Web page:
Victim Compensation

Victim compensation is supported by two ideas with regard to the role that the government takes in the aspect of welfare. This includes the social contract argument, which maintains that the government has an implicit responsibility of looking after the protection of its citizens based on its power to impose taxes and the structure it takes. Likewise, there is also another view that shows the image of the argument that the government has to provide, at the very least, the minimum level of living for the disabled, deprived, and unfortunate citizens.

The first perspective includes related arguments of the social contract theory. The government is seen as the body of the state that has an unwritten contract to render services to the people. Lifting from the arguments of Hobbes, Hampton (1988) mentions that there are two kinds of traditional social contract theories, which is where: people lend their political power to political rulers on condition that it be used to satisfy certain of their most important needs, and…people alienate or give up their power to political rulers in the (mere) hope that doing so will satisfy certain of their most important needs.

(Hampton, 1988, p. 256). Presently, the government has its own ways through which people could vest their powers on it. It is seen that through the collection of taxes, government has formed a contract with the citizens that it has the render services to the people who need it the most and invest in the safety of the citizens. Since security is a right that is indivisible, applies to everyone, and does not exempt anyone, the government should render protection to its citizens.

The taxes that are paid by every person from their birth up to the time of their death is seen as a form of financial assistance to the government to enable the latter to accomplish the tasks that are given to it through the social contract. It serves as the bond that holds the government accountable to the people since a significant part of the revenue of the government is earned through the taxes paid. On the other hand, there is also the view that the government should be able to provide protection and ensure that the disadvantaged groups are given the minimum standards of living.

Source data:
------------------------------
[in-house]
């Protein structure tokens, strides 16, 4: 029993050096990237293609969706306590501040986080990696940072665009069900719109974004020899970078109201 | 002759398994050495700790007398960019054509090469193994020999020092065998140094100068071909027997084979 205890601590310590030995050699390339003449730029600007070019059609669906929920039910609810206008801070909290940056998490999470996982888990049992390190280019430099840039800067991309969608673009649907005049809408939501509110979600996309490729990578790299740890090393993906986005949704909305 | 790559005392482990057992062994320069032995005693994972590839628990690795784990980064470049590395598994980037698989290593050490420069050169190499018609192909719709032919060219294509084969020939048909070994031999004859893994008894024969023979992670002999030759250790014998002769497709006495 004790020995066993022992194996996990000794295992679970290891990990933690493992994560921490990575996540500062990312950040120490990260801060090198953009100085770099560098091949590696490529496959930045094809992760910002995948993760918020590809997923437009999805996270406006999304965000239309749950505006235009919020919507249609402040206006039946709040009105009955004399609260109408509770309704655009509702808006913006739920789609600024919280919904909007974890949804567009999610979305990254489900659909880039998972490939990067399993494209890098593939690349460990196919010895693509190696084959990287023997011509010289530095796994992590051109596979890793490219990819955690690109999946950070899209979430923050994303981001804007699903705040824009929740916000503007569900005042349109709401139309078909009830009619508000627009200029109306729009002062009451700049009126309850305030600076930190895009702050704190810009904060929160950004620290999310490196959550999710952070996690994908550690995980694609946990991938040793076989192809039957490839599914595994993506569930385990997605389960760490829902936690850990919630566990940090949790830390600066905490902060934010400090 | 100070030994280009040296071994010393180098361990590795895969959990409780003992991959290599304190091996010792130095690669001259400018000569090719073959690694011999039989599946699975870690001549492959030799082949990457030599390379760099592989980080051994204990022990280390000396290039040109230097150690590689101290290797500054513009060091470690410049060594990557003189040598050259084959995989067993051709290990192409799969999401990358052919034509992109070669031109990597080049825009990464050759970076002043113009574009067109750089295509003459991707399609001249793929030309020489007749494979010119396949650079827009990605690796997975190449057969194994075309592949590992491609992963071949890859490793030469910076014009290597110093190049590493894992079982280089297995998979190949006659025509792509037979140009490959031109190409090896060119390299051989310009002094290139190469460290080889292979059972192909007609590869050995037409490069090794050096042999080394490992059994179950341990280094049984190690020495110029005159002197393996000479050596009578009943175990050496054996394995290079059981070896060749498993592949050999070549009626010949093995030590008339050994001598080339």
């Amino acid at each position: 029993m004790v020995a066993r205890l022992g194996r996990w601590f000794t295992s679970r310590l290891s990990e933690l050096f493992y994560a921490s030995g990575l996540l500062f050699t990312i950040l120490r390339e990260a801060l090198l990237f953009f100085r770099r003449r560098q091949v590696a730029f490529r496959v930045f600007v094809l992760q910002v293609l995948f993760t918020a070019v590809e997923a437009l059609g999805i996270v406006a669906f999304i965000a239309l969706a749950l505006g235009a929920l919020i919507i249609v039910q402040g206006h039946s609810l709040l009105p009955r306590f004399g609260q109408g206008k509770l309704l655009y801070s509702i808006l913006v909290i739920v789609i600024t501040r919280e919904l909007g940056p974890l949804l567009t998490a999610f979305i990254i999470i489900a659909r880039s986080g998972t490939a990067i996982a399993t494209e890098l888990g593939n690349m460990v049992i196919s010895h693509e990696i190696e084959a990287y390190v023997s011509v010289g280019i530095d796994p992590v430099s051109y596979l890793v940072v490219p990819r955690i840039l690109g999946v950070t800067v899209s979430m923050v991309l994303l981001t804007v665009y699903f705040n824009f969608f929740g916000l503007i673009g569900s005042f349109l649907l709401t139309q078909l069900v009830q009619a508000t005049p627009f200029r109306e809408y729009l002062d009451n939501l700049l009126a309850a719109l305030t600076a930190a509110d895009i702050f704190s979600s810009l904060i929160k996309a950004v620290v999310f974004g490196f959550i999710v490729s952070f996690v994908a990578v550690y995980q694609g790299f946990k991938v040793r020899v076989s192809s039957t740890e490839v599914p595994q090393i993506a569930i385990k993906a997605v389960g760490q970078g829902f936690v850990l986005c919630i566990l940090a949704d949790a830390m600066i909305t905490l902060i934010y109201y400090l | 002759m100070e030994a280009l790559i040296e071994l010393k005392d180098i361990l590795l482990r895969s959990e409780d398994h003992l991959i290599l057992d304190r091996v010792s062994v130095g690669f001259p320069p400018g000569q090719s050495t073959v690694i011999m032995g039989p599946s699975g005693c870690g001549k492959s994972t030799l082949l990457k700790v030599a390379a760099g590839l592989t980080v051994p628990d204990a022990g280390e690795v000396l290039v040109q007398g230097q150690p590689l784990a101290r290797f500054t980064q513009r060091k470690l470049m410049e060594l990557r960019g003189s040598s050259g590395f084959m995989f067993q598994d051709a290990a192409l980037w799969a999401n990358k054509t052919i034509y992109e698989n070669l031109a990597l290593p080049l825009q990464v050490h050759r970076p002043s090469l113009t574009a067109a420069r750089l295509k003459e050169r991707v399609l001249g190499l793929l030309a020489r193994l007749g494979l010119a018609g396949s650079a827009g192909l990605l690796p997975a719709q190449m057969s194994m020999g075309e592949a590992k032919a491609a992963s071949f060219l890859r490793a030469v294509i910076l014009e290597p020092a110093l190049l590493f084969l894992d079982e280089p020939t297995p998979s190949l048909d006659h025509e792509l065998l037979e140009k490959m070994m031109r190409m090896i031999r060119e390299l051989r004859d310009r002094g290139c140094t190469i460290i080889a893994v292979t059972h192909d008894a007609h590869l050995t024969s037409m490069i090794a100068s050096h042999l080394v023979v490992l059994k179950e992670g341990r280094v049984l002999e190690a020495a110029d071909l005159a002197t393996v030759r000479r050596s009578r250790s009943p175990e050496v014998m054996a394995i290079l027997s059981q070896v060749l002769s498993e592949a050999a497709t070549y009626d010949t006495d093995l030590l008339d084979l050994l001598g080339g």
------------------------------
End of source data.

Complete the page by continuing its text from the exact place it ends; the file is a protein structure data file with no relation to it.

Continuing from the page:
As the government is seen as the vehicle through which the welfare of the people could be enhanced, that particular responsibility is given to them primarily. This is also the means through which the government works towards the equality of the disadvantaged with the rest of the citizens. Likewise, this is because of the need for government to distribute the wealth among the citizens. This is in relation to the first argument, which is that of the social contract argument wherein the government has the responsibility of enhancing the level of security for people as it is given the power to do so.

Just the same, this applies to the disadvantaged groups wherein the government is given, again, the chance to enhance their welfare through the provision of minimum standards of living at the very least. There are different agencies and social services that are launched by the government in order to give the disadvantaged groups the chance to be at par with the others. This includes education, health, housing, and others.

For certain groups with specific needs, the government also devices ways through which these needs could be accommodated in the programs and projects and the society in general. These are the two perspectives upon which victim compensation stands. There is a general outlook on these two with the primary focus placed on the need to provide services especially to those who are disadvantaged.


Hampton, J. (1988). Hobbes and the social contract tradition. Cambridge: Cambridge University Press.